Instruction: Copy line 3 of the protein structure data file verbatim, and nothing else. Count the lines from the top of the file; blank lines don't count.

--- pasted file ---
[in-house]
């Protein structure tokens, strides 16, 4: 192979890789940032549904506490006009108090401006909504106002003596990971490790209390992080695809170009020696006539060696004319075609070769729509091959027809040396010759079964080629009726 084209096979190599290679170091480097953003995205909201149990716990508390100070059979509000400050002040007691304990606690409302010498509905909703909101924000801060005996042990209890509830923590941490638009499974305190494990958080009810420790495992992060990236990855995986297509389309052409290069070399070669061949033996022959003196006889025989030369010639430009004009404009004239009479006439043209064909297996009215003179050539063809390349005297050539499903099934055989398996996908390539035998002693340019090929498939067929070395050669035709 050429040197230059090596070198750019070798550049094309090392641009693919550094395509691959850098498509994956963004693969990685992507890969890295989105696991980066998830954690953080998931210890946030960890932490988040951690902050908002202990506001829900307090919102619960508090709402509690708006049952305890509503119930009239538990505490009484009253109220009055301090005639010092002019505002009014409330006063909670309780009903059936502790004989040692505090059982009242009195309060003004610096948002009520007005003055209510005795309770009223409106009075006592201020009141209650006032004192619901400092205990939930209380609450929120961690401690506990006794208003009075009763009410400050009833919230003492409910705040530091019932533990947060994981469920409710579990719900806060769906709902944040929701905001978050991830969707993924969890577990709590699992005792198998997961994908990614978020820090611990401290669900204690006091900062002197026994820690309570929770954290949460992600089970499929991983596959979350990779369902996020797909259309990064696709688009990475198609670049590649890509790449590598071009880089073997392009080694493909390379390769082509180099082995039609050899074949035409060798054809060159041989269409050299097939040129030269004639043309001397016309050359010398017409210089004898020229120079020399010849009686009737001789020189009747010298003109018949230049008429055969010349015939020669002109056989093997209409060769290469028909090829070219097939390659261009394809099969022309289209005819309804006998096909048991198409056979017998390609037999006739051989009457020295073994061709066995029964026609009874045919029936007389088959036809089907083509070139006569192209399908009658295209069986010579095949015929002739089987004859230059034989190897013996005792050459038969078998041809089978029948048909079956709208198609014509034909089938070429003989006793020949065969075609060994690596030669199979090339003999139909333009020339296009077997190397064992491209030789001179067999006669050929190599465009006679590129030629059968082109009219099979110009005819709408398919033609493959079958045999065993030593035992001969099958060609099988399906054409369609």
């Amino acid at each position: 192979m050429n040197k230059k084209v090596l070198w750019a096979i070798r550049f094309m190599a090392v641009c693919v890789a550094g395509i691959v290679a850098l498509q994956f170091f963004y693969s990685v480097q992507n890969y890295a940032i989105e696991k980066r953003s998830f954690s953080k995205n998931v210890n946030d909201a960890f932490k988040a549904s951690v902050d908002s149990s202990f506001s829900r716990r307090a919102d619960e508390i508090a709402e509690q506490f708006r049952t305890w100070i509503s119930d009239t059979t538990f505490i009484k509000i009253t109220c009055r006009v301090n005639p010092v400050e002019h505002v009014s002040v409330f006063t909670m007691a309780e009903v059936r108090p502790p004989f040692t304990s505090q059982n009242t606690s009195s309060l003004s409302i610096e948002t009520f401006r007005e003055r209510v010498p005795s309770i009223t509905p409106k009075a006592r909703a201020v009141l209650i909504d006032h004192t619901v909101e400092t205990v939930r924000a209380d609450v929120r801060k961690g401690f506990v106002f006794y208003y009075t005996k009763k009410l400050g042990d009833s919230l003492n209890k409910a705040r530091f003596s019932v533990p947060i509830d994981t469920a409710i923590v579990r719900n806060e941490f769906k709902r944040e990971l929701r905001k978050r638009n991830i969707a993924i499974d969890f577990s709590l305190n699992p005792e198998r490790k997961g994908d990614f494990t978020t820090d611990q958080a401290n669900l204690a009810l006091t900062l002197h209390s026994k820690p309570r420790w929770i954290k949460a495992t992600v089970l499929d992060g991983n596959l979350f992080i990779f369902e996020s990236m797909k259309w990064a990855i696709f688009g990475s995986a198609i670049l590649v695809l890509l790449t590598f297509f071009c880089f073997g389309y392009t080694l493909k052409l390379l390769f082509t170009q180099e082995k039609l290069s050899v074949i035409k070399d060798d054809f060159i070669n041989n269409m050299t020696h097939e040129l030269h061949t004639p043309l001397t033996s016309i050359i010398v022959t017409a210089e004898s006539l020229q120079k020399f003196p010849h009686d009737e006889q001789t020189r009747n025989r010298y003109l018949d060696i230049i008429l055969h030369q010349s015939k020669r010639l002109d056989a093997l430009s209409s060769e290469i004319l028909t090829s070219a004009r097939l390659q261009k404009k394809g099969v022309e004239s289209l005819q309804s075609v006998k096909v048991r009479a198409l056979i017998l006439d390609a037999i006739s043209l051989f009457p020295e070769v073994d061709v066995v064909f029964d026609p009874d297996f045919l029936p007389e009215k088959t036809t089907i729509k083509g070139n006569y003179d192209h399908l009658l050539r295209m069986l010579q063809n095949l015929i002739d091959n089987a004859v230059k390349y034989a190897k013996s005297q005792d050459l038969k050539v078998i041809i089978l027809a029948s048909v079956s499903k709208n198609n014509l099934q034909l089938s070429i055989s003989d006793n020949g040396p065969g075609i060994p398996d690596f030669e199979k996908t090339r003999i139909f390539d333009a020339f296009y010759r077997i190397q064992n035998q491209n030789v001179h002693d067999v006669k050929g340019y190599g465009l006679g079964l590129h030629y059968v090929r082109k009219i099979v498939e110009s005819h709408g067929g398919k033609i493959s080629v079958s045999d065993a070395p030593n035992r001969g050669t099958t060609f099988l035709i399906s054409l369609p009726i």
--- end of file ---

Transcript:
């Amino acid at each position: 192979m050429n040197k230059k084209v090596l070198w750019a096979i070798r550049f094309m190599a090392v641009c693919v890789a550094g395509i691959v290679a850098l498509q994956f170091f963004y693969s990685v480097q992507n890969y890295a940032i989105e696991k980066r953003s998830f954690s953080k995205n998931v210890n946030d909201a960890f932490k988040a549904s951690v902050d908002s149990s202990f506001s829900r716990r307090a919102d619960e508390i508090a709402e509690q506490f708006r049952t305890w100070i509503s119930d009239t059979t538990f505490i009484k509000i009253t109220c009055r006009v301090n005639p010092v400050e002019h505002v009014s002040v409330f006063t909670m007691a309780e009903v059936r108090p502790p004989f040692t304990s505090q059982n009242t606690s009195s309060l003004s409302i610096e948002t009520f401006r007005e003055r209510v010498p005795s309770i009223t509905p409106k009075a006592r909703a201020v009141l209650i909504d006032h004192t619901v909101e400092t205990v939930r924000a209380d609450v929120r801060k961690g401690f506990v106002f006794y208003y009075t005996k009763k009410l400050g042990d009833s919230l003492n209890k409910a705040r530091f003596s019932v533990p947060i509830d994981t469920a409710i923590v579990r719900n806060e941490f769906k709902r944040e990971l929701r905001k978050r638009n991830i969707a993924i499974d969890f577990s709590l305190n699992p005792e198998r490790k997961g994908d990614f494990t978020t820090d611990q958080a401290n669900l204690a009810l006091t900062l002197h209390s026994k820690p309570r420790w929770i954290k949460a495992t992600v089970l499929d992060g991983n596959l979350f992080i990779f369902e996020s990236m797909k259309w990064a990855i696709f688009g990475s995986a198609i670049l590649v695809l890509l790449t590598f297509f071009c880089f073997g389309y392009t080694l493909k052409l390379l390769f082509t170009q180099e082995k039609l290069s050899v074949i035409k070399d060798d054809f060159i070669n041989n269409m050299t020696h097939e040129l030269h061949t004639p043309l001397t033996s016309i050359i010398v022959t017409a210089e004898s006539l020229q120079k020399f003196p010849h009686d009737e006889q001789t020189r009747n025989r010298y003109l018949d060696i230049i008429l055969h030369q010349s015939k020669r010639l002109d056989a093997l430009s209409s060769e290469i004319l028909t090829s070219a004009r097939l390659q261009k404009k394809g099969v022309e004239s289209l005819q309804s075609v006998k096909v048991r009479a198409l056979i017998l006439d390609a037999i006739s043209l051989f009457p020295e070769v073994d061709v066995v064909f029964d026609p009874d297996f045919l029936p007389e009215k088959t036809t089907i729509k083509g070139n006569y003179d192209h399908l009658l050539r295209m069986l010579q063809n095949l015929i002739d091959n089987a004859v230059k390349y034989a190897k013996s005297q005792d050459l038969k050539v078998i041809i089978l027809a029948s048909v079956s499903k709208n198609n014509l099934q034909l089938s070429i055989s003989d006793n020949g040396p065969g075609i060994p398996d690596f030669e199979k996908t090339r003999i139909f390539d333009a020339f296009y010759r077997i190397q064992n035998q491209n030789v001179h002693d067999v006669k050929g340019y190599g465009l006679g079964l590129h030629y059968v090929r082109k009219i099979v498939e110009s005819h709408g067929g398919k033609i493959s080629v079958s045999d065993a070395p030593n035992r001969g050669t099958t060609f099988l035709i399906s054409l369609p009726i």